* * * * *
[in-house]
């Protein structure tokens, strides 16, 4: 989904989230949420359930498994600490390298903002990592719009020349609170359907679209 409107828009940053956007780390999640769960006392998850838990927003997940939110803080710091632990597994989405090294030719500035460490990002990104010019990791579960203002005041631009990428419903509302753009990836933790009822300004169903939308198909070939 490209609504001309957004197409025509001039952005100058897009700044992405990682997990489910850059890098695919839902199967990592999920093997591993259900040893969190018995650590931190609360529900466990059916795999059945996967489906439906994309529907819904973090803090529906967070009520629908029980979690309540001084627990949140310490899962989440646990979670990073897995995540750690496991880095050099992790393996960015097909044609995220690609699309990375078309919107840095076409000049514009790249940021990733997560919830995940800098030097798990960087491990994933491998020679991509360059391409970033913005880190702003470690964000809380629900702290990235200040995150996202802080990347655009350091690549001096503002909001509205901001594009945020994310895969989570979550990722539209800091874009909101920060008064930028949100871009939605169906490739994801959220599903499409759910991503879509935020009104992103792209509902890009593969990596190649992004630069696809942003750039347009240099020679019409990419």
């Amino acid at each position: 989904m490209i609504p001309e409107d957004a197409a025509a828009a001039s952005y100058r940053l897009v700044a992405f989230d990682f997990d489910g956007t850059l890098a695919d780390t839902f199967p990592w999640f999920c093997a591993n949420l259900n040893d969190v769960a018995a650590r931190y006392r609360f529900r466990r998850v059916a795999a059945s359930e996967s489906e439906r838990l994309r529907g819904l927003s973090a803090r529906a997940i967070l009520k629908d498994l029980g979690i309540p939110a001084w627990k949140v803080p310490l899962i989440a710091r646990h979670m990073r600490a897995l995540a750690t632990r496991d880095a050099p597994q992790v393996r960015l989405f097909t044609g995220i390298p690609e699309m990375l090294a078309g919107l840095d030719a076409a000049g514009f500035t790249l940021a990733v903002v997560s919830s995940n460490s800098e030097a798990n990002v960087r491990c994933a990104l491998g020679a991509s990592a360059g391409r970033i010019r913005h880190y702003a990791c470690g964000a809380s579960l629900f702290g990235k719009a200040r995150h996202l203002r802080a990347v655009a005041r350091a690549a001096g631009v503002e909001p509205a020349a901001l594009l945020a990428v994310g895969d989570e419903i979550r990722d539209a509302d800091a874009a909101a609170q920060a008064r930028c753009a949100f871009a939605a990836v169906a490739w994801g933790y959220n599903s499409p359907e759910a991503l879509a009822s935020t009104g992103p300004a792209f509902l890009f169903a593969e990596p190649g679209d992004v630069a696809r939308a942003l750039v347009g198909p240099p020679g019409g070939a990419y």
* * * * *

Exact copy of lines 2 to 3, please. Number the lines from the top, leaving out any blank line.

């Protein structure tokens, strides 16, 4: 989904989230949420359930498994600490390298903002990592719009020349609170359907679209 409107828009940053956007780390999640769960006392998850838990927003997940939110803080710091632990597994989405090294030719500035460490990002990104010019990791579960203002005041631009990428419903509302753009990836933790009822300004169903939308198909070939 490209609504001309957004197409025509001039952005100058897009700044992405990682997990489910850059890098695919839902199967990592999920093997591993259900040893969190018995650590931190609360529900466990059916795999059945996967489906439906994309529907819904973090803090529906967070009520629908029980979690309540001084627990949140310490899962989440646990979670990073897995995540750690496991880095050099992790393996960015097909044609995220690609699309990375078309919107840095076409000049514009790249940021990733997560919830995940800098030097798990960087491990994933491998020679991509360059391409970033913005880190702003470690964000809380629900702290990235200040995150996202802080990347655009350091690549001096503002909001509205901001594009945020994310895969989570979550990722539209800091874009909101920060008064930028949100871009939605169906490739994801959220599903499409759910991503879509935020009104992103792209509902890009593969990596190649992004630069696809942003750039347009240099020679019409990419």
């Amino acid at each position: 989904m490209i609504p001309e409107d957004a197409a025509a828009a001039s952005y100058r940053l897009v700044a992405f989230d990682f997990d489910g956007t850059l890098a695919d780390t839902f199967p990592w999640f999920c093997a591993n949420l259900n040893d969190v769960a018995a650590r931190y006392r609360f529900r466990r998850v059916a795999a059945s359930e996967s489906e439906r838990l994309r529907g819904l927003s973090a803090r529906a997940i967070l009520k629908d498994l029980g979690i309540p939110a001084w627990k949140v803080p310490l899962i989440a710091r646990h979670m990073r600490a897995l995540a750690t632990r496991d880095a050099p597994q992790v393996r960015l989405f097909t044609g995220i390298p690609e699309m990375l090294a078309g919107l840095d030719a076409a000049g514009f500035t790249l940021a990733v903002v997560s919830s995940n460490s800098e030097a798990n990002v960087r491990c994933a990104l491998g020679a991509s990592a360059g391409r970033i010019r913005h880190y702003a990791c470690g964000a809380s579960l629900f702290g990235k719009a200040r995150h996202l203002r802080a990347v655009a005041r350091a690549a001096g631009v503002e909001p509205a020349a901001l594009l945020a990428v994310g895969d989570e419903i979550r990722d539209a509302d800091a874009a909101a609170q920060a008064r930028c753009a949100f871009a939605a990836v169906a490739w994801g933790y959220n599903s499409p359907e759910a991503l879509a009822s935020t009104g992103p300004a792209f509902l890009f169903a593969e990596p190649g679209d992004v630069a696809r939308a942003l750039v347009g198909p240099p020679g019409g070939a990419y």